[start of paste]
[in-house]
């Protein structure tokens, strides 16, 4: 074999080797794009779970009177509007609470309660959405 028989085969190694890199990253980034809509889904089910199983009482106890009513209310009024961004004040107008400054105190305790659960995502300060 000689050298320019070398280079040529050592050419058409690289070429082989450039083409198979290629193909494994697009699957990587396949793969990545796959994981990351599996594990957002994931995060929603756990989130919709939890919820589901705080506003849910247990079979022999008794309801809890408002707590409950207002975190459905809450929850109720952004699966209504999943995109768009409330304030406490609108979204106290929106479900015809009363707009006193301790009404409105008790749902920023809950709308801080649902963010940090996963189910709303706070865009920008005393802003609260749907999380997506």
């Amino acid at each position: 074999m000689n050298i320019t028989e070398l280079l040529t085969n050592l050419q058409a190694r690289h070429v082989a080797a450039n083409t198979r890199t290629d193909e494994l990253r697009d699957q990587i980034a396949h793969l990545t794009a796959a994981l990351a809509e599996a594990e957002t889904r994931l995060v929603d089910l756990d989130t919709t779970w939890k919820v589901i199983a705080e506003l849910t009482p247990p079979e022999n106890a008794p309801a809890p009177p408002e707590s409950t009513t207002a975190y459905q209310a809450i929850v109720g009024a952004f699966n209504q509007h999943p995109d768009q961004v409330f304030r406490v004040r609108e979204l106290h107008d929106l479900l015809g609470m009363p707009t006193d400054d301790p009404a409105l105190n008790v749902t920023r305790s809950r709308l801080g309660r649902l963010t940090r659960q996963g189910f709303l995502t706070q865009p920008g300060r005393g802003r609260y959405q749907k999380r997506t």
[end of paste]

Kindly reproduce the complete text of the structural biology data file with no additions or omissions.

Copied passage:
[in-house]
């Protein structure tokens, strides 16, 4: 074999080797794009779970009177509007609470309660959405 028989085969190694890199990253980034809509889904089910199983009482106890009513209310009024961004004040107008400054105190305790659960995502300060 000689050298320019070398280079040529050592050419058409690289070429082989450039083409198979290629193909494994697009699957990587396949793969990545796959994981990351599996594990957002994931995060929603756990989130919709939890919820589901705080506003849910247990079979022999008794309801809890408002707590409950207002975190459905809450929850109720952004699966209504999943995109768009409330304030406490609108979204106290929106479900015809009363707009006193301790009404409105008790749902920023809950709308801080649902963010940090996963189910709303706070865009920008005393802003609260749907999380997506």
């Amino acid at each position: 074999m000689n050298i320019t028989e070398l280079l040529t085969n050592l050419q058409a190694r690289h070429v082989a080797a450039n083409t198979r890199t290629d193909e494994l990253r697009d699957q990587i980034a396949h793969l990545t794009a796959a994981l990351a809509e599996a594990e957002t889904r994931l995060v929603d089910l756990d989130t919709t779970w939890k919820v589901i199983a705080e506003l849910t009482p247990p079979e022999n106890a008794p309801a809890p009177p408002e707590s409950t009513t207002a975190y459905q209310a809450i929850v109720g009024a952004f699966n209504q509007h999943p995109d768009q961004v409330f304030r406490v004040r609108e979204l106290h107008d929106l479900l015809g609470m009363p707009t006193d400054d301790p009404a409105l105190n008790v749902t920023r305790s809950r709308l801080g309660r649902l963010t940090r659960q996963g189910f709303l995502t706070q865009p920008g300060r005393g802003r609260y959405q749907k999380r997506t």